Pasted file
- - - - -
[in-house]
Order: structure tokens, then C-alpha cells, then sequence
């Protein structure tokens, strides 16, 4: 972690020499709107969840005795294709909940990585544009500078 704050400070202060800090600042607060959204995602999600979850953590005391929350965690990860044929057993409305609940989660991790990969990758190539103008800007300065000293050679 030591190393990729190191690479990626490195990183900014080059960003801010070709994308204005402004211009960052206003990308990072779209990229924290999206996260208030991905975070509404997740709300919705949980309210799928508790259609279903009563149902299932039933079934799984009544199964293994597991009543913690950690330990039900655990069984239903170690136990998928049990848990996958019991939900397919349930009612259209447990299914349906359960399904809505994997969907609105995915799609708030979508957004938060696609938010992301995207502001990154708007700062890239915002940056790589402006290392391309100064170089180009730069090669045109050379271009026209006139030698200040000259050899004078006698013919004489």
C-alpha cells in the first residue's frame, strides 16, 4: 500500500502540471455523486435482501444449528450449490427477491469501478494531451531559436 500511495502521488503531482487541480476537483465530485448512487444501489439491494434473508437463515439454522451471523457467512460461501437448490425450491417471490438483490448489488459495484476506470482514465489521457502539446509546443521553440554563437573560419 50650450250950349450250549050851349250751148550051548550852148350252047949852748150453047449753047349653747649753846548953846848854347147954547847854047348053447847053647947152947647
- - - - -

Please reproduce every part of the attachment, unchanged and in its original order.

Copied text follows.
[in-house]
Order: structure tokens, then C-alpha cells, then sequence
């Protein structure tokens, strides 16, 4: 972690020499709107969840005795294709909940990585544009500078 704050400070202060800090600042607060959204995602999600979850953590005391929350965690990860044929057993409305609940989660991790990969990758190539103008800007300065000293050679 030591190393990729190191690479990626490195990183900014080059960003801010070709994308204005402004211009960052206003990308990072779209990229924290999206996260208030991905975070509404997740709300919705949980309210799928508790259609279903009563149902299932039933079934799984009544199964293994597991009543913690950690330990039900655990069984239903170690136990998928049990848990996958019991939900397919349930009612259209447990299914349906359960399904809505994997969907609105995915799609708030979508957004938060696609938010992301995207502001990154708007700062890239915002940056790589402006290392391309100064170089180009730069090669045109050379271009026209006139030698200040000259050899004078006698013919004489």
C-alpha cells in the first residue's frame, strides 16, 4: 500500500502540471455523486435482501444449528450449490427477491469501478494531451531559436 500511495502521488503531482487541480476537483465530485448512487444501489439491494434473508437463515439454522451471523457467512460461501437448490425450491417471490438483490448489488459495484476506470482514465489521457502539446509546443521553440554563437573560419 50650450250950349450250549050851349250751148550051548550852148350252047949852748150453047449753047349653747649753846548953846848854347147954547847854047348053447847053647947152947647